29th Annual Mt Dora Bike Fest 2003

The Mt Dora Bike Fest is held on the second weekend in October each year. I have attended the MDBF six times previously but had not been for a couple of years. Now that I had my recumbent I thought this might be a good opportunity to ride in some hillier country than we have around here in South Florida. Also the chance for a couple of days of camping was appealing too. But the clincher was the advertisement in Model Railroader magazine for a new hobby shop in Mt Dora.

The MDBF has always been a well organized event and this year was no exception. While there are many restaurants in Mt Dora, I always get the meals package; with 1400 cyclists in town every place is packed. The included meals are prepared and served at the Mt Dora high school where the camping is also. The MDBF is truly a community sponsored event with volunteers from various civic groups and students from the high school.

Registration on site began Thursday afternoon with rides starting on Friday. I left for Mt Dora on Friday afternoon after work. Arriving in Mt Dora around 7:30 pm I first went down town to the old train station to sign in and pick up my registration packet. Then I headed to the camping area at the high school. Arriving at the camping area shortly after 8:00 pm I began setting up my tent in the dark. There were approximately fifty tents, three travel trailers, one RV and three pop-up campers. After setting up camp I went over to the school gym to shower. Mt Dora has hot showers. I have learned from other bicycle event flyers that there is a difference between “showers” and “hot showers”. Bike Florida 2003 had some of the coldest “showers” in the world.

I always sleep well when I am camping. I rose early, had unlimited coffee and breakfast in the cafeteria and then planned my rides for Saturday and Sunday.

On previous occasions I have always done the 25 to 30 mile rides. This year I felt confident to roam a little farther. Rides start leaving from the train station as early as 7:00 am for the century rides and every half hour after that until 9:30/10:00 am. There are several afternoon rides starting after lunch and a poker run at 5:00 pm. The poker run winner took home over two hundred dollars. Rides as short as the five mile ride for ice cream allow for everyone to find the ride that fits them the best. Mt Dora has a lot of families riding together.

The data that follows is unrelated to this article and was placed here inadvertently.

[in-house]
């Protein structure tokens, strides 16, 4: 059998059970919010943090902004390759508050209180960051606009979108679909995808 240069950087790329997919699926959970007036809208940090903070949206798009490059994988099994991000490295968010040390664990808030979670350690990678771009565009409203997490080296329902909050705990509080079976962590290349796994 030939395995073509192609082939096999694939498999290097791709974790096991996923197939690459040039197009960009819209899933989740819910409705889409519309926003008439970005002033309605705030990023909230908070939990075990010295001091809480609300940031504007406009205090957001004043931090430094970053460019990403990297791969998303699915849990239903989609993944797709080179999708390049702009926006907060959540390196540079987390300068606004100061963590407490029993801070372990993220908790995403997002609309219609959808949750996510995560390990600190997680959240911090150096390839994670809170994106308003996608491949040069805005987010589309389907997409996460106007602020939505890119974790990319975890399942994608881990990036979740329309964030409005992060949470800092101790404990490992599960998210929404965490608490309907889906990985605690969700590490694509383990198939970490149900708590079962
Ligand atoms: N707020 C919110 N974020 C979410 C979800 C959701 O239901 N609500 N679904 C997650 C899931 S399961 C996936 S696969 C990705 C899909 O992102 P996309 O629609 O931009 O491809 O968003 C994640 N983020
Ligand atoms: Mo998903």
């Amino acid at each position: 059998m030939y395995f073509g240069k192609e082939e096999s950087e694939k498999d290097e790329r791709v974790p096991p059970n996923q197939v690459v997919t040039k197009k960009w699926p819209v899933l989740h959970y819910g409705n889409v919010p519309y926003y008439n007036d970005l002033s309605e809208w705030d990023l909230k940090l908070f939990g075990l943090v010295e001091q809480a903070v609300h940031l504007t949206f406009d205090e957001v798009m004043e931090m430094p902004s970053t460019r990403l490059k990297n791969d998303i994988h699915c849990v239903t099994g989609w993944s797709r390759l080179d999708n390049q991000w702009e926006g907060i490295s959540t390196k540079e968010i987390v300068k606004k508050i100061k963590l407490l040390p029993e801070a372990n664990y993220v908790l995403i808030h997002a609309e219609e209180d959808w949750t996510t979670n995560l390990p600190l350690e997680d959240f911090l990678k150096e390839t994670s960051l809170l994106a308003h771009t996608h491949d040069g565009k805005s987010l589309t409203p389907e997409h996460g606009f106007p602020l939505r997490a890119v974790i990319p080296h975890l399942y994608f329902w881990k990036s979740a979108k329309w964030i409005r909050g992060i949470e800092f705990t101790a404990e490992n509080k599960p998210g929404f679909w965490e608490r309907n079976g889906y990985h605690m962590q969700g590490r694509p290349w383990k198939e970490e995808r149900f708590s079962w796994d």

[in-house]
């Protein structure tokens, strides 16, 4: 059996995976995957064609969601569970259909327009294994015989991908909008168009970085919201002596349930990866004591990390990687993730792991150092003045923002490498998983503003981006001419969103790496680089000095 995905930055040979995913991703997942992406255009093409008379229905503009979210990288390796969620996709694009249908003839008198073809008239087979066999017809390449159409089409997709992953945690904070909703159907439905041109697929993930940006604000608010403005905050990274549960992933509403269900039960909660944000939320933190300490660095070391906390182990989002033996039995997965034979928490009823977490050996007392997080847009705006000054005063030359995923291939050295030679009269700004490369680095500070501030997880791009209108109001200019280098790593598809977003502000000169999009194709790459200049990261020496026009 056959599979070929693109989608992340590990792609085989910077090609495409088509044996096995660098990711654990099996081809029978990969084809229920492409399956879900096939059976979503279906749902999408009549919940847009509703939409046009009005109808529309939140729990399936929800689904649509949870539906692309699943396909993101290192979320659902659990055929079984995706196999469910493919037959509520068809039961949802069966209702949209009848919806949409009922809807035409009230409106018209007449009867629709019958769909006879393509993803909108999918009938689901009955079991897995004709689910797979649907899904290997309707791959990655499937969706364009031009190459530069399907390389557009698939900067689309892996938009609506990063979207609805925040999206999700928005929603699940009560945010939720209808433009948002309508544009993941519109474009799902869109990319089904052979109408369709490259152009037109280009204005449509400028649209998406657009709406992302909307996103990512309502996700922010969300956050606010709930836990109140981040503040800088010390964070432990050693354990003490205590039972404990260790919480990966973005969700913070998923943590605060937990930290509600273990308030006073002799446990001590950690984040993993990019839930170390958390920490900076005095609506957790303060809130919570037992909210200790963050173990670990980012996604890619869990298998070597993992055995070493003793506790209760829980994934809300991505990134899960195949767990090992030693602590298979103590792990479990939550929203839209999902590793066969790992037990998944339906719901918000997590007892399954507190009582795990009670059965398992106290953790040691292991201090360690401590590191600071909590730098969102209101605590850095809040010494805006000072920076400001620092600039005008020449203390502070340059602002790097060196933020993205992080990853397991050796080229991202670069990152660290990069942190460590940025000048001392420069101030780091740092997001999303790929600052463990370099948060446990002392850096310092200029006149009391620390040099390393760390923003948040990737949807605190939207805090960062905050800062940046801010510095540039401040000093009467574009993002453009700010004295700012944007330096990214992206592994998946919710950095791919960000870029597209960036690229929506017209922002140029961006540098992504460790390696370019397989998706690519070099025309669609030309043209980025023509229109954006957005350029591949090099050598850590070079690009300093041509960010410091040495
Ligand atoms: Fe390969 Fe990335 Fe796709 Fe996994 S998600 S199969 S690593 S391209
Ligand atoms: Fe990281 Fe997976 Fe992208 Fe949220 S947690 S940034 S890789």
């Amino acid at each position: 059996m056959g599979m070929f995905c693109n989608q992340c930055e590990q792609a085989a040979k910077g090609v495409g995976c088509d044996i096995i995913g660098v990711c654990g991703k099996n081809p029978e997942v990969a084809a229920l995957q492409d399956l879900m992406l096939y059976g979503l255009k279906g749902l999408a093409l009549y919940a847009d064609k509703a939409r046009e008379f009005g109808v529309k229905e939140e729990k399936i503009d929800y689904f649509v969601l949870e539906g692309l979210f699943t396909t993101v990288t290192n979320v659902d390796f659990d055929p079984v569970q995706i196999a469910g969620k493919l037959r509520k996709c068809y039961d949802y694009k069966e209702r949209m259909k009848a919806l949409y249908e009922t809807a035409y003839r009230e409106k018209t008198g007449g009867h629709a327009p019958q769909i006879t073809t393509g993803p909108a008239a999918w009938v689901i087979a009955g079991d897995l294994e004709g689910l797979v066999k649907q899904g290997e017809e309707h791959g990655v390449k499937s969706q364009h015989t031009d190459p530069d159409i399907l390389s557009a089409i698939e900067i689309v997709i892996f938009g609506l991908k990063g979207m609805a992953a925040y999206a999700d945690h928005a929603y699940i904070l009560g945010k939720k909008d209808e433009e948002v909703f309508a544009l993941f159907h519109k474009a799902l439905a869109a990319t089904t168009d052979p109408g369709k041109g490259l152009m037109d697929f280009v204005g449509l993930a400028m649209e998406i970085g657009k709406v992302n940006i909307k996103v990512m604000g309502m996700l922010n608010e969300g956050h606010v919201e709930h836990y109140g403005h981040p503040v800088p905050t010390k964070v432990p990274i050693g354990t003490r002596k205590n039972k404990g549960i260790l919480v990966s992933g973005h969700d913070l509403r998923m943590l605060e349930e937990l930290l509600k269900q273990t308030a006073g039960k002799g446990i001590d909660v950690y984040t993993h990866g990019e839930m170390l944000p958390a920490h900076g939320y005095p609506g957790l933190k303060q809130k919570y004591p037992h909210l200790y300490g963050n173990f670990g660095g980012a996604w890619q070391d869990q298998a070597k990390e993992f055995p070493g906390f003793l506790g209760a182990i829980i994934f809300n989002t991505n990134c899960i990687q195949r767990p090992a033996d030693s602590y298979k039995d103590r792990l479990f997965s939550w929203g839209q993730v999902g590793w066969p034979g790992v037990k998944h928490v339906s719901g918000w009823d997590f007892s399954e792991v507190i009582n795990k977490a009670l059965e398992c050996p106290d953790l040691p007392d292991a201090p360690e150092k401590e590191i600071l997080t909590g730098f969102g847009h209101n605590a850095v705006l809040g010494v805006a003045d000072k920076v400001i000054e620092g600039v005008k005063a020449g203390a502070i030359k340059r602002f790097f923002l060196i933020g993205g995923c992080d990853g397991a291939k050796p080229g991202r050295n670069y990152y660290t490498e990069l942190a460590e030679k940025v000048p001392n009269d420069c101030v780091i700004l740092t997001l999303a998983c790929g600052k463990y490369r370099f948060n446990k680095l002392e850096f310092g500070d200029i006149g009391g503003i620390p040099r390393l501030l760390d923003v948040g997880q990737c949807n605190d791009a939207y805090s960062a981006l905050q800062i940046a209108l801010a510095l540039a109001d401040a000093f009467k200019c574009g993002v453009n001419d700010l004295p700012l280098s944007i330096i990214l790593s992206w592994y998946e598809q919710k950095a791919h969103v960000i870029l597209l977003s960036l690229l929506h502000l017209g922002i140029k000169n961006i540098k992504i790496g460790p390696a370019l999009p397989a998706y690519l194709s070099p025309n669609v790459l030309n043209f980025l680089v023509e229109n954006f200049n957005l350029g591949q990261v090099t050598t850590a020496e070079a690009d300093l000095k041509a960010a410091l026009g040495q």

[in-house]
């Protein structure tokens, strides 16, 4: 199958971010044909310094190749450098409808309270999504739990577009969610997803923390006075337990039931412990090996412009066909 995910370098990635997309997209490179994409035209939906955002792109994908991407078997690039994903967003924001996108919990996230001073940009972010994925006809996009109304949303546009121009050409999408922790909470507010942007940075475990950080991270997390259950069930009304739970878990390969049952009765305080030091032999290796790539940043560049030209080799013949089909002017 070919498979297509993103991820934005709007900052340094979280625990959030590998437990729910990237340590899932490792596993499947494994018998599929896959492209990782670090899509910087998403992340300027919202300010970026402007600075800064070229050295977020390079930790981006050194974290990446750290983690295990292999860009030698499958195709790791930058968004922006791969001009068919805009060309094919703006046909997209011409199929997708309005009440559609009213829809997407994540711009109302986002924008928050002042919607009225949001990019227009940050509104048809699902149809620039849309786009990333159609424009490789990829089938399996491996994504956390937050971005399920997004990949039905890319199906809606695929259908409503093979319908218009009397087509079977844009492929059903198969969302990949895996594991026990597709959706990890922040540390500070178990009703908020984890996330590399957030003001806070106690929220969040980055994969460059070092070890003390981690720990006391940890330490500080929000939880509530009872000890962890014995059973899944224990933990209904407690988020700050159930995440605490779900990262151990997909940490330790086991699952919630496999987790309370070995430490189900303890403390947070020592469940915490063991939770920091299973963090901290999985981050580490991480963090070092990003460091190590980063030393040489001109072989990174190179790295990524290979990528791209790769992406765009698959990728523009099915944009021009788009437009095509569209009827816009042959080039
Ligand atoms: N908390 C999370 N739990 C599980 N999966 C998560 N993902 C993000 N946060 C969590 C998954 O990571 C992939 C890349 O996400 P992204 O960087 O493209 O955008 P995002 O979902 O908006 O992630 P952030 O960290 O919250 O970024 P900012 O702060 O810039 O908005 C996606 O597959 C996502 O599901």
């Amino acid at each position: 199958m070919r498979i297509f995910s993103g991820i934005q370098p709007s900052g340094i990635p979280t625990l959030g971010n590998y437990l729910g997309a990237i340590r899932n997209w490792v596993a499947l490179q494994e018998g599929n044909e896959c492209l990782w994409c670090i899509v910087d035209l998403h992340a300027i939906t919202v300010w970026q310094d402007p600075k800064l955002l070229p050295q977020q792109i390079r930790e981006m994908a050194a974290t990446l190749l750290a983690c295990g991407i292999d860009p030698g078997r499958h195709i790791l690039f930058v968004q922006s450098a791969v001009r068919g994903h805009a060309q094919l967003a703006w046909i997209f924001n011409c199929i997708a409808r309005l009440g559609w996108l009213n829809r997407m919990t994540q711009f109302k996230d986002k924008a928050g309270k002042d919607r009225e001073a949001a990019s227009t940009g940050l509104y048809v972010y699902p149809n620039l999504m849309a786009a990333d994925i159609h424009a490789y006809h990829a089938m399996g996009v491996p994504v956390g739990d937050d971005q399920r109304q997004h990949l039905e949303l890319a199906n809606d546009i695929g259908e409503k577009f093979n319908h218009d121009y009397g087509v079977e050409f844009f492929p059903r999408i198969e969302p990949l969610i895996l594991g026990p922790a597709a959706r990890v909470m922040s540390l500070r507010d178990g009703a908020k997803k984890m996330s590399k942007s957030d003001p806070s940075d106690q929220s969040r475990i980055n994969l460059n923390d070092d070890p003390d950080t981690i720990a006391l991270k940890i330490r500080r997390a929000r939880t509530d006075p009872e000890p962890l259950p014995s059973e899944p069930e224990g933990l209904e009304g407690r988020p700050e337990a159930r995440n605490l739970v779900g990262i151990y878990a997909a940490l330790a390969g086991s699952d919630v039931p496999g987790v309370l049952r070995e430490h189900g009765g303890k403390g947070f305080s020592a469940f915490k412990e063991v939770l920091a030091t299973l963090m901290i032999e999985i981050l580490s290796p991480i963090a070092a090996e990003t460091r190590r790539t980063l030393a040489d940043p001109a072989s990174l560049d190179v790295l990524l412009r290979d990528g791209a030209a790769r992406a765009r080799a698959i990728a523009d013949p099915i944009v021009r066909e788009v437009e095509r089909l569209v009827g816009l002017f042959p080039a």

I chose the 55 miles round trip to the Yalaha German Bakery. I got into hills larger than I had ridden in before. Not having hill climbing legs, yet, I was slow to the top. Some times crawling along at six miles per hour. The largest hill on this ride presented an opportunity to; ”cross-train-for-a-walk-a-thon”. The descents made up for the climbs to the top. Thirty plus mile an hour down hill runs were frequent and quite the treat. Traffic was light and courteous. The food at Yalaha made it well worth the ride. In addition to fabulous baked goods, they also served lunch and had a live band outside on the lawn.

Back in town after the ride I faced a dilemma. Choosing between discount bike clothing from the event vendors or model railroad goodies from the hobby shop. The hobby shop won out and I hauled my goodies back to camp on the bike.

The high school students started serving dinner in the school cafeteria at 5:00 pm and I was there early. The food is always very good and plentiful. The rest stops are well stocked also. Typically I put on a couple of pounds during this type of event. Generally three pounds for every one hundred miles ridden.